People often ask me for hike recommendations. After enjoying my two first “warm weather” (i.e., no jacket required) hikes of the year this past week, I figured it was time to get this list down.
Summer hiking in Washington is the best, and last summer was the best yet. However, I also like to get out in the winter and spring when all my favorite hikes are still buried in snow – in part to get outside and in part to burn enough calories so I don’t feel too bad about eating a huge meal every now and then. Plus, if you love moss, winter/spring hiking is for you! I have a short list of go to off-season hikes, and all are within an hour’s drive of Seattle. For me, a hike needs some elevation gain, so that’s all there is here. I will do these rain or shine, but of course I prefer the shine.
Before launching into the list, I want to note the best source I’ve found about hikes in Washington is the Washington Trails Association website (wta.org). Hikers’ trail reports give helpful information about current conditions, which is particularly important in the off-season. The site also has directions to each hike and tells you what pass you need to park at the trailhead (almost all hikes require either a Discoverer or a Northwest Forest Pass, with Poo Poo Point and Rattlesnake Ledge listed below being two rare exceptions).
Little Si (North Bend) – I don’t like Mount Si (too steep with no real payoff), but I really like this hike. It’s relatively short but you still feel like you get a good workout, and it’s interesting most of the way up. When a friend got to the middle part by the rock climbing walls (yes, you can rock climb there if you are so inclined), she said it looked like where Yoda lived – and I realized she was right. This gets crowded quickly if the weather is even remotely nice, so I always get there early. Side bonus, the winter morning light sometimes gives you a view like this:
Poo Poo Point (Issaquah) – Yes, it’s really called this. This hike is so close, but I just did it for the first time last summer. It’s super steep but mercifully short. It’s a lot more interesting on a clear summer evening when you have expansive views of Lake Washington and beyond and can watch the paragliders jump off the top, but I also like to do it as a winter workout hike. This one is steep enough I bring a hiking pole to help me on the way down. Note there is a longer and flatter version that starts near Issaquah High School, but I take the Chirico Trail, which starts at the paragliding landing field.
Rattlesnake Ledge (North Bend) – If I’m going to drive all the way to North Bend, I prefer Little Si, but this is also a good one, and it’s a little shorter than Little Si. The hike up isn’t as interesting as Little Si, but the views from the top are much better, plus there’s a lake at the bottom. This one is also pretty crowded though. I took a long lunch and did this one on our first 70 degree day last week, and it felt like everyone who was on spring break in the Issaquah School District was there – I passed scores of people on the way up, and there were about 50 people at the top when I got there.
Twin Falls (North Bend) – I’ve only done this one once, but I remember it being nice and definitely hikable in the winter. It was a friend’s go to winter hike when she lived here.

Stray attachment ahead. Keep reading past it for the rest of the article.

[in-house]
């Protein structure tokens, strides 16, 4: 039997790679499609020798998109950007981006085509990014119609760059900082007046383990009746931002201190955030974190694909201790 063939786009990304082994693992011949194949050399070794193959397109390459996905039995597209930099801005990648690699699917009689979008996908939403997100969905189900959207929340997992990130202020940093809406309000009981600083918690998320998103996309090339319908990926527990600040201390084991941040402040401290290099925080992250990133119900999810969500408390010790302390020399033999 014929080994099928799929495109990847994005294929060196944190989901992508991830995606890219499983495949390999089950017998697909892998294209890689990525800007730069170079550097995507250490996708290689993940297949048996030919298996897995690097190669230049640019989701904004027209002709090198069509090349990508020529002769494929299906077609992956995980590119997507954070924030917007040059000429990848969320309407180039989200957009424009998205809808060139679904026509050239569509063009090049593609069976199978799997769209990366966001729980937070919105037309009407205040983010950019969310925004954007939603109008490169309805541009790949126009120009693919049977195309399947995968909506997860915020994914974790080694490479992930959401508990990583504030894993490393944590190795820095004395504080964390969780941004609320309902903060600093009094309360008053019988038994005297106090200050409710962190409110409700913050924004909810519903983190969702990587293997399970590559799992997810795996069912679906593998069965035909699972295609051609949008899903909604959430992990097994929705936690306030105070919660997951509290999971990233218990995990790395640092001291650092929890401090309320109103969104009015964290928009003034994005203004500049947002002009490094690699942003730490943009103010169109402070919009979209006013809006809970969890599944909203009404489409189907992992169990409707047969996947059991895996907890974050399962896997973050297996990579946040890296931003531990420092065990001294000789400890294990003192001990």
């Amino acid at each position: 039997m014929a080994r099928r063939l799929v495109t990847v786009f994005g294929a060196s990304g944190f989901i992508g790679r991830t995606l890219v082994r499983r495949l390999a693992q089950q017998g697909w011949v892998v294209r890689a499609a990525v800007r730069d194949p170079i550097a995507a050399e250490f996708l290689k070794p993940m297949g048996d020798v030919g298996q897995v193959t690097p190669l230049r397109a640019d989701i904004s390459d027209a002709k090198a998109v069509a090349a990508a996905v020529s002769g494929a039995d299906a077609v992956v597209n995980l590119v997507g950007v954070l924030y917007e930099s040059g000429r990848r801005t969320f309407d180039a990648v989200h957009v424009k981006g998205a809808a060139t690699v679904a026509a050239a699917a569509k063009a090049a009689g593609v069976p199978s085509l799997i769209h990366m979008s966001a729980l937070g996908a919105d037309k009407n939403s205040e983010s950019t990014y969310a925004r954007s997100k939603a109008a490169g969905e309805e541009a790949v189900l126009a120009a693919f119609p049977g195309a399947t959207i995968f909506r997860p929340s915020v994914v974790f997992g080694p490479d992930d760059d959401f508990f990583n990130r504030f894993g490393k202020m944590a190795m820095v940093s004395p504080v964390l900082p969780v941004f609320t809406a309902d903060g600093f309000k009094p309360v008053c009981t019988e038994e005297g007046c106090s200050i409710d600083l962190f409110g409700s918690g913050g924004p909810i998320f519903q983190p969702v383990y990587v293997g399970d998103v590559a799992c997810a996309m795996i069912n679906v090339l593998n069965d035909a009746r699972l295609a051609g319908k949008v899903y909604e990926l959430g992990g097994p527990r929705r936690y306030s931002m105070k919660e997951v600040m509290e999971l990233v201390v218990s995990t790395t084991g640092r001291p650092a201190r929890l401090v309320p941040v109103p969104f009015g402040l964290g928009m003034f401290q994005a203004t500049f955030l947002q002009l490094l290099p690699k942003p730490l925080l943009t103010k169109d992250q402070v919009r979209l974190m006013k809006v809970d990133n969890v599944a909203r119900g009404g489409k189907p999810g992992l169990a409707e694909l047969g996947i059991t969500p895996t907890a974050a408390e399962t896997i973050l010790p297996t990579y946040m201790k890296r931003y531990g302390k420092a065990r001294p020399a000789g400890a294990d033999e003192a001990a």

Wallace Falls (Gold Bar) – I try to do this hike every New Year’s Day. There is a lot to see along the trail, and you don’t have to hike even half the trail to get to the first big waterfall. There is also allegedly a lake you can get to via a side trail off the main trail although I’ve never been – one of these days… Right before you head into the woods, the view of the mountains to the east is amazing on a clear morning. Just try to ignore the buzzing power lines above you as you take in that view.
West Tiger 3 (Issaquah) – Things I like about Tiger: it’s close, it’s quick, it’s a good workout and the trail is wide in most places. Things I don’t like about Tiger: it’s crowded and it’s boring, which is probably why I don’t have any pictures of it. Oh, one more thing I like – I regularly see women carrying pocket dogs in their backpacks on this trail.
These final two hikes are not consistently good winter hikes, but most years they are good once we get well into spring. With the late snow year, I was able to do both this January, and I just did Lake Serene again today.
Lake 22 (Mountain Loop Highway) – This is a nice hike with a waterfall and a lake. I enjoy it more in the summer when it’s easy to walk around the lake, but it’s a good winter/spring hike that’s not too crowded, so you really feel like you’re getting away. Plus, you get some good climbing in, but the trail never feels too tough. Hiking poles for snow at the top are a necessity (for me at least); traction devices would help too.
Lake Serene (Index) – This is one of my favorite summer hikes because it ends at a deep blue lake surrounded by mountains – it’s breathtaking on clear day. However, if you don’t mind slipping and sliding along a snow and/or ice covered top ridge, seeing the lake in all of its winter glory is pretty nice too. After falling a few times and having to crawl across some icy rocks a few others, today I finally decided I needed to get some good microspikes for doing hikes like this before the snow melts. Fair warning about getting to the lake in any season – the middle part of this hike is steep and has a lot of stairs. I’ve done it enough that I’m used to it and actually enjoy the stairs, but the first couple times I was in pain.
Another thing that’s nice about this hike is you can still get some bang for your buck by taking the much shorter hike to Bridal Veil Falls, which is a half mile side trail about 1.5 miles in. I don’t take this side trip much in the summer, but in the spring I do because the snowmelt helps Bridal Veil Falls put on a nice show.